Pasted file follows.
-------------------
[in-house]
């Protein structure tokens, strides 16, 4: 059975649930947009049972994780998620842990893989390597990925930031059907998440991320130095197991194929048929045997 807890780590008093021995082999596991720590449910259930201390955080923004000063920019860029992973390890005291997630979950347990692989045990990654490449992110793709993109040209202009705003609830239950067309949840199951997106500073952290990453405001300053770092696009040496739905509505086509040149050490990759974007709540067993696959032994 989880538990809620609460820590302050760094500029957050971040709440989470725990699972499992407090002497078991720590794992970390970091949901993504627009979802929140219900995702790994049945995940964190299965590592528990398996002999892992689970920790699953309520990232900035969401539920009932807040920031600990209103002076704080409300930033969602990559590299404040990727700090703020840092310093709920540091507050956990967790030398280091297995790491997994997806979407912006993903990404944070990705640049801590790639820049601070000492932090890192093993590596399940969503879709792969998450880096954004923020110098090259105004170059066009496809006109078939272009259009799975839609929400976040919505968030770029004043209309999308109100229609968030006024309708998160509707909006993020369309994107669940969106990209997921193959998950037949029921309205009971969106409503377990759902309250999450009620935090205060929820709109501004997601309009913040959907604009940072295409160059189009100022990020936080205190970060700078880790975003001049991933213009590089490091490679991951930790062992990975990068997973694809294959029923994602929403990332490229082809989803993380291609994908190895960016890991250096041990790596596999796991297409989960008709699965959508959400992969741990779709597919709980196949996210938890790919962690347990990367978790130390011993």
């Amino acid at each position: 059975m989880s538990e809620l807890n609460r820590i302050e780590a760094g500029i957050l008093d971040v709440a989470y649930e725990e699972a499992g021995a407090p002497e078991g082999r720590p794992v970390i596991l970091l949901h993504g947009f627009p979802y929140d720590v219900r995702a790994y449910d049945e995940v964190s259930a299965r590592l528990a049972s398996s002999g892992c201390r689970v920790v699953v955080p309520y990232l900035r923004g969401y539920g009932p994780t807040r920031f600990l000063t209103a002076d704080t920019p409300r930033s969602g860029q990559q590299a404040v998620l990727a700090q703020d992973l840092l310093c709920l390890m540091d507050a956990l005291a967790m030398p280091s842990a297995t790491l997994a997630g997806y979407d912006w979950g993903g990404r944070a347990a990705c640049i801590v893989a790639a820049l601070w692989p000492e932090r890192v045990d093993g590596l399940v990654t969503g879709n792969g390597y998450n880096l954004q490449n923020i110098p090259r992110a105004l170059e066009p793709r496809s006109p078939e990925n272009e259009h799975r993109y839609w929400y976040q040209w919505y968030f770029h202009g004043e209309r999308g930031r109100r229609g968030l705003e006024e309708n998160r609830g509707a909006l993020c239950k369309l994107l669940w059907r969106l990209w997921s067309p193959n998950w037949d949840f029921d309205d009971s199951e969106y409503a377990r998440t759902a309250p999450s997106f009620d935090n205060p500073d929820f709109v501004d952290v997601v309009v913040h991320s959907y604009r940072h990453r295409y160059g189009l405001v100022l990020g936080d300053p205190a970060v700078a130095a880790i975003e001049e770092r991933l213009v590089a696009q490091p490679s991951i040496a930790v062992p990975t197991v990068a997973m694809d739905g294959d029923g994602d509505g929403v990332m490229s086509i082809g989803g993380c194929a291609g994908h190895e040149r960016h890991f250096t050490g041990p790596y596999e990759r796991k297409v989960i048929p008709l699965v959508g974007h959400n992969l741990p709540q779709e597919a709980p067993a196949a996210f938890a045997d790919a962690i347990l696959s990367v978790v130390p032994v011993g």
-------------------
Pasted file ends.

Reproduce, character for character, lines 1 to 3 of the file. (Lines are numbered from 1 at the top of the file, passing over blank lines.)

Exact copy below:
[in-house]
């Protein structure tokens, strides 16, 4: 059975649930947009049972994780998620842990893989390597990925930031059907998440991320130095197991194929048929045997 807890780590008093021995082999596991720590449910259930201390955080923004000063920019860029992973390890005291997630979950347990692989045990990654490449992110793709993109040209202009705003609830239950067309949840199951997106500073952290990453405001300053770092696009040496739905509505086509040149050490990759974007709540067993696959032994 989880538990809620609460820590302050760094500029957050971040709440989470725990699972499992407090002497078991720590794992970390970091949901993504627009979802929140219900995702790994049945995940964190299965590592528990398996002999892992689970920790699953309520990232900035969401539920009932807040920031600990209103002076704080409300930033969602990559590299404040990727700090703020840092310093709920540091507050956990967790030398280091297995790491997994997806979407912006993903990404944070990705640049801590790639820049601070000492932090890192093993590596399940969503879709792969998450880096954004923020110098090259105004170059066009496809006109078939272009259009799975839609929400976040919505968030770029004043209309999308109100229609968030006024309708998160509707909006993020369309994107669940969106990209997921193959998950037949029921309205009971969106409503377990759902309250999450009620935090205060929820709109501004997601309009913040959907604009940072295409160059189009100022990020936080205190970060700078880790975003001049991933213009590089490091490679991951930790062992990975990068997973694809294959029923994602929403990332490229082809989803993380291609994908190895960016890991250096041990790596596999796991297409989960008709699965959508959400992969741990779709597919709980196949996210938890790919962690347990990367978790130390011993």
């Amino acid at each position: 059975m989880s538990e809620l807890n609460r820590i302050e780590a760094g500029i957050l008093d971040v709440a989470y649930e725990e699972a499992g021995a407090p002497e078991g082999r720590p794992v970390i596991l970091l949901h993504g947009f627009p979802y929140d720590v219900r995702a790994y449910d049945e995940v964190s259930a299965r590592l528990a049972s398996s002999g892992c201390r689970v920790v699953v955080p309520y990232l900035r923004g969401y539920g009932p994780t807040r920031f600990l000063t209103a002076d704080t920019p409300r930033s969602g860029q990559q590299a404040v998620l990727a700090q703020d992973l840092l310093c709920l390890m540091d507050a956990l005291a967790m030398p280091s842990a297995t790491l997994a997630g997806y979407d912006w979950g993903g990404r944070a347990a990705c640049i801590v893989a790639a820049l601070w692989p000492e932090r890192v045990d093993g590596l399940v990654t969503g879709n792969g390597y998450n880096l954004q490449n923020i110098p090259r992110a105004l170059e066009p793709r496809s006109p078939e990925n272009e259009h799975r993109y839609w929400y976040q040209w919505y968030f770029h202009g004043e209309r999308g930031r109100r229609g968030l705003e006024e309708n998160r609830g509707a909006l993020c239950k369309l994107l669940w059907r969106l990209w997921s067309p193959n998950w037949d949840f029921d309205d009971s199951e969106y409503a377990r998440t759902a309250p999450s997106f009620d935090n205060p500073d929820f709109v501004d952290v997601v309009v913040h991320s959907y604009r940072h990453r295409y160059g189009l405001v100022l990020g936080d300053p205190a970060v700078a130095a880790i975003e001049e770092r991933l213009v590089a696009q490091p490679s991951i040496a930790v062992p990975t197991v990068a997973m694809d739905g294959d029923g994602d509505g929403v990332m490229s086509i082809g989803g993380c194929a291609g994908h190895e040149r960016h890991f250096t050490g041990p790596y596999e990759r796991k297409v989960i048929p008709l699965v959508g974007h959400n992969l741990p709540q779709e597919a709980p067993a196949a996210f938890a045997d790919a962690i347990l696959s990367v978790v130390p032994v011993g």